So, I began the process of mixing lye granules into the ice cubes, being careful not to splatter.  Much of knowing when the things are 'done' in soap making is by temperature: lye heats up an incredible amount as it combines with the other elements in soap and when temperature levels out the process is finsihed.  Problem: suddenly the digital thermometer I had just tested didn't want to work!  Rather than mess with it, I just stirred for a really long time, saw the mixture thicken up, stirred some more and then declared it mixed!  Anne L. advised pouring the lye/milk solution through a sieve into the oil mixture and I did capture some granules of undissolved lye - so lesson learned!  Stir some more!  Or get a better digital thermometer!

In the mold, ready for the fridge!
Adding the milk/lye mixture to the oils was interesting!  As I stirred it up, it began to thicken quite quickly and I could feel the pot warming up.  Anne L. has good descriptions of what's going to happen and what to watch for.  A stick blender is used in most modern soap making and I carefully started blending (you still don't want to splatter this mixture, the lye could still burn).  The mixture changed from oily, thin and pale greenish-yellow to thick (almost like pudding), creamy smooth and a nice ivory shade.  Again, the thermometer would have been used to gauge when I was done, but I just kept blending and blending until it seemed really thick.  I stopped and hand-stirred for a while because Anne L. says that if the mixture starts to thin out you're not done!  Love that she's gives you 'Plan B' methods!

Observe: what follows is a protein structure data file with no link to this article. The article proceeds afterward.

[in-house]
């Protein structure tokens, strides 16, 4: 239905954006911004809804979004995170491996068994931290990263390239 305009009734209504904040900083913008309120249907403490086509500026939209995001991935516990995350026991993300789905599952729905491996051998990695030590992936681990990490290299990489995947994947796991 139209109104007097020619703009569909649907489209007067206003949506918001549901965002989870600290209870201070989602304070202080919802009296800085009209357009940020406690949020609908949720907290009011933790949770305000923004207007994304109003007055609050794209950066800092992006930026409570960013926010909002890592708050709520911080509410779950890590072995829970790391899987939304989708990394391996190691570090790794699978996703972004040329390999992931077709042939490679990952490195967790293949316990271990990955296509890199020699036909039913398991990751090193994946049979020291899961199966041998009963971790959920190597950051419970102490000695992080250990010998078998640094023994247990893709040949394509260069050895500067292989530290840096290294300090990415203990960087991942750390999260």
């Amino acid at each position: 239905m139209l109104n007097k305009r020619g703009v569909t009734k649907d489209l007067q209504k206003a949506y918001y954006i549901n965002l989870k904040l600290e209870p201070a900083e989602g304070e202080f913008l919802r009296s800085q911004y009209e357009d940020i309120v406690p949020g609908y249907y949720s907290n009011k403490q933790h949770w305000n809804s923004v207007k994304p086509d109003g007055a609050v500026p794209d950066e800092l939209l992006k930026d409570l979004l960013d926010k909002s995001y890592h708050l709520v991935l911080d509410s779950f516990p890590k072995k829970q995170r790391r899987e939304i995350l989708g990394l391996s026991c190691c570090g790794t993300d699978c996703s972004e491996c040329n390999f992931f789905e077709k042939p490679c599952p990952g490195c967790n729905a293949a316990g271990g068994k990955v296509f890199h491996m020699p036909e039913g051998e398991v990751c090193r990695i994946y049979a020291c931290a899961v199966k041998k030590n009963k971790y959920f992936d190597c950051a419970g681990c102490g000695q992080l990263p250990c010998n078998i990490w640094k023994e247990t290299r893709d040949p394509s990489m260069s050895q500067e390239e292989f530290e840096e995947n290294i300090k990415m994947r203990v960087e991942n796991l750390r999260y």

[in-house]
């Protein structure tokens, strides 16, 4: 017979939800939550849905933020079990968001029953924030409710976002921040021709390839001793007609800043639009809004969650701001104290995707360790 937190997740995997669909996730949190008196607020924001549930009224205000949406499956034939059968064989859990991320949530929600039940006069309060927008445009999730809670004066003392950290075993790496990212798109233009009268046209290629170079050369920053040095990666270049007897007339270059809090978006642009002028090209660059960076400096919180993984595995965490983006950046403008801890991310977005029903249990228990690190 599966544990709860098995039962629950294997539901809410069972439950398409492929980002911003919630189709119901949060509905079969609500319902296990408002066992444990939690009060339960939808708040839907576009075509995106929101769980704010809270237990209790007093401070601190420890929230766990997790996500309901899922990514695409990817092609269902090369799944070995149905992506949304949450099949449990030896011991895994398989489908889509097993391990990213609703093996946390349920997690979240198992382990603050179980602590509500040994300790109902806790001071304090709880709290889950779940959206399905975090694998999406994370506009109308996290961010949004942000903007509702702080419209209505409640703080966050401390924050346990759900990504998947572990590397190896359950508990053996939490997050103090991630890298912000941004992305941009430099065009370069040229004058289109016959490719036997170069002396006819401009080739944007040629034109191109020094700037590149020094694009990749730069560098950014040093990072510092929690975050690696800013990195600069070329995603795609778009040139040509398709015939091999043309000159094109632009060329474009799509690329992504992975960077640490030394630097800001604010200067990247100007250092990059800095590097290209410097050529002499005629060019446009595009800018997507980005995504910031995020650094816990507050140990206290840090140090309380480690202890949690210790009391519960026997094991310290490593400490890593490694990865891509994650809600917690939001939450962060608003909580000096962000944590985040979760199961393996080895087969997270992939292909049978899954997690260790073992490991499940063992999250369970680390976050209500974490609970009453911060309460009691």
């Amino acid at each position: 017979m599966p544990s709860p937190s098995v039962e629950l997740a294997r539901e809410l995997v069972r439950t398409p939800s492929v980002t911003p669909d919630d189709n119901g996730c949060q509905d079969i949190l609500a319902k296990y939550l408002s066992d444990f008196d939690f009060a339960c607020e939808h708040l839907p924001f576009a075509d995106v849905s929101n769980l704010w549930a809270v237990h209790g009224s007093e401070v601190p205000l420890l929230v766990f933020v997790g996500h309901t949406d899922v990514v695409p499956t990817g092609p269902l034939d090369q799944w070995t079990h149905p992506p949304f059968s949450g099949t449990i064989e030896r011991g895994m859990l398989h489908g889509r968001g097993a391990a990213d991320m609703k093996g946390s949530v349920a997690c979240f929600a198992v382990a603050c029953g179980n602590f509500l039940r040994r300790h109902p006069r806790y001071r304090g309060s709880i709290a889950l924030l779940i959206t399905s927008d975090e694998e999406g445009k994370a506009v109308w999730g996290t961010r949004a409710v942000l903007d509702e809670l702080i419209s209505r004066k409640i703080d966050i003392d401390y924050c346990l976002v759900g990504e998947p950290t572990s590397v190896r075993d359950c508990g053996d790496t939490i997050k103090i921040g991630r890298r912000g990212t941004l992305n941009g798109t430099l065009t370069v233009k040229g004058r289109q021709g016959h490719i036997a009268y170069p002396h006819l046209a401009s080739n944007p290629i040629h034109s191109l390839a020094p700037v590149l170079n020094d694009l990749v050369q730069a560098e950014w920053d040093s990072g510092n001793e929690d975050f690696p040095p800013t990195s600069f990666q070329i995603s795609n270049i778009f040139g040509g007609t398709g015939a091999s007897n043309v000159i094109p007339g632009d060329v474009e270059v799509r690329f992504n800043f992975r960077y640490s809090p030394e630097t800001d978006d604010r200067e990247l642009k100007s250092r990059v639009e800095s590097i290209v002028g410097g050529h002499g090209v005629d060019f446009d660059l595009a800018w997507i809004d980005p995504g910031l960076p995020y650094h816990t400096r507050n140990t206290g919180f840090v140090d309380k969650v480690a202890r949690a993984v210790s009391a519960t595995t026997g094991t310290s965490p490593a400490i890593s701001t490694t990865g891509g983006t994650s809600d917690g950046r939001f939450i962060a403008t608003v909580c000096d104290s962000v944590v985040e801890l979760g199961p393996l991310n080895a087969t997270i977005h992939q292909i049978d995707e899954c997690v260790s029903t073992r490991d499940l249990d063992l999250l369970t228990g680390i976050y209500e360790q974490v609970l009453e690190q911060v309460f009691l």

So into the molds!  Weighed the two containers to make sure they're even.  Tried to smooth out the tops, but that's hard; these will really be the 'sides' of bars so I'd like them smooth but.....According to directions: into the freezer for about half an hour, into the fridge for three more hours, out of the molds in about twenty four hours, cut into bars then cure for at least three weeks!  It's also recommended to test with pH strips to make sure the lye has been fully used up!  Now, it's just the waiting!  Whew, we've been planning for a couple of years - and we've finally made goats milk soap from scratch!


  1. It sounds really complicated but I'm excited that you are finaly able to make some soap. Does it lather up nicely? Does it feel smooth and luxurious? I can hardly wait to try some!!

  2. Cathy, nobody will know for three to four weeks. Soap must cure - sometimes for up to eight weeks! The chemical reaction that turns the fats, oils, milk and lye into soap takes a while to complete and the bars must harden. I'll let you know...or I'll send you one and you can be my guinea pig!

  3. In my experience you can't really gauge "trace" by temperature because there are so many different variables. Instead there are stages the soap will go through that you look for. I'm sure Anne-Marie covers that, if not in the book she does on SoapQueenTV. Sounds like you've done all your research. I remember the first time I made soap. I thought I was making it cold process but turns out I did the hot process method. I've made lots of mistakes and learned so much along the way. But believe me, it gets much easier as you do it. And you'll start to feel adventurous and try new things. Pretty much anything goes with soap, as long as you have your measurements right. If you ever run short of goats milk in the future, just sub the difference with water. If you have any questions (no question is stupid is soap making!) just ask. Wish I had someone to quiz while I was starting

  4. Frozen milk should weigh the same as liquid milk unless you have lost molecules... which can happen if you have a self-defrosting fridge. The warming and cooling means there is always a little evaporation.

    Do you have difficulty finding lye? I have been trying to find pickling lime with no success. Fear of botulism seems to have driven it out of Canadian stores. (I don't want it for pickles, I want it for nixtamal...)